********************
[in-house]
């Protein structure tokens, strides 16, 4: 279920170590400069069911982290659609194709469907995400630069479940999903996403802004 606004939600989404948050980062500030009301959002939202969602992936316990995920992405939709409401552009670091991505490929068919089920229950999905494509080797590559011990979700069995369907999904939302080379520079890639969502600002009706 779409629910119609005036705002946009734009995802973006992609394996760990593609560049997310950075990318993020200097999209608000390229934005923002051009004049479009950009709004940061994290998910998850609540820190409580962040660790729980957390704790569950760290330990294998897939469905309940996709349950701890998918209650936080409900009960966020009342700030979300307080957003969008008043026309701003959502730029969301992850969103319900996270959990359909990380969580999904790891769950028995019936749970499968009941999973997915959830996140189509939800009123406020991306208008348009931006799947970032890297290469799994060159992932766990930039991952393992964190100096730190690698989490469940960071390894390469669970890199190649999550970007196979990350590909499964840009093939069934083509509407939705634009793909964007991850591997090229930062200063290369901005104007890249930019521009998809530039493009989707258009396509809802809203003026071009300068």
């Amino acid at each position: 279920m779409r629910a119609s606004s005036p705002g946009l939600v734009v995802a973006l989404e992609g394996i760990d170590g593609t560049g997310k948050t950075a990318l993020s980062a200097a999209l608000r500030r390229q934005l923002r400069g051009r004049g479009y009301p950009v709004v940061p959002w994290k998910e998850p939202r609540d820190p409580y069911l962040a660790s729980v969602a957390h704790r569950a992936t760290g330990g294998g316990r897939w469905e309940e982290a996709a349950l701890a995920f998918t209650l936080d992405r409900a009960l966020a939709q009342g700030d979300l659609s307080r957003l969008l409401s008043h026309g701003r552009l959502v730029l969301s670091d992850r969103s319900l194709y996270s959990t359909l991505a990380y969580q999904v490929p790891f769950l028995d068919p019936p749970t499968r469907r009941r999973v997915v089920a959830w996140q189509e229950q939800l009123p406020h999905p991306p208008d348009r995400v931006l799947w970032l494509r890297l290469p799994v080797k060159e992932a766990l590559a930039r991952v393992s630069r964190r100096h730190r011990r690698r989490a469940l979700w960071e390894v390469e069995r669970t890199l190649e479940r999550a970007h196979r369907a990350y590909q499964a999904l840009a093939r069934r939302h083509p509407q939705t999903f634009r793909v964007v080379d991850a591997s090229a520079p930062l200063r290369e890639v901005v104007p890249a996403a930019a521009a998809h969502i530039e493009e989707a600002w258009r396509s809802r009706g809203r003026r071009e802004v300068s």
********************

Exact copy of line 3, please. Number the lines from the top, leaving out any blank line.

């Amino acid at each position: 279920m779409r629910a119609s606004s005036p705002g946009l939600v734009v995802a973006l989404e992609g394996i760990d170590g593609t560049g997310k948050t950075a990318l993020s980062a200097a999209l608000r500030r390229q934005l923002r400069g051009r004049g479009y009301p950009v709004v940061p959002w994290k998910e998850p939202r609540d820190p409580y069911l962040a660790s729980v969602a957390h704790r569950a992936t760290g330990g294998g316990r897939w469905e309940e982290a996709a349950l701890a995920f998918t209650l936080d992405r409900a009960l966020a939709q009342g700030d979300l659609s307080r957003l969008l409401s008043h026309g701003r552009l959502v730029l969301s670091d992850r969103s319900l194709y996270s959990t359909l991505a990380y969580q999904v490929p790891f769950l028995d068919p019936p749970t499968r469907r009941r999973v997915v089920a959830w996140q189509e229950q939800l009123p406020h999905p991306p208008d348009r995400v931006l799947w970032l494509r890297l290469p799994v080797k060159e992932a766990l590559a930039r991952v393992s630069r964190r100096h730190r011990r690698r989490a469940l979700w960071e390894v390469e069995r669970t890199l190649e479940r999550a970007h196979r369907a990350y590909q499964a999904l840009a093939r069934r939302h083509p509407q939705t999903f634009r793909v964007v080379d991850a591997s090229a520079p930062l200063r290369e890639v901005v104007p890249a996403a930019a521009a998809h969502i530039e493009e989707a600002w258009r396509s809802r009706g809203r003026r071009e802004v300068s």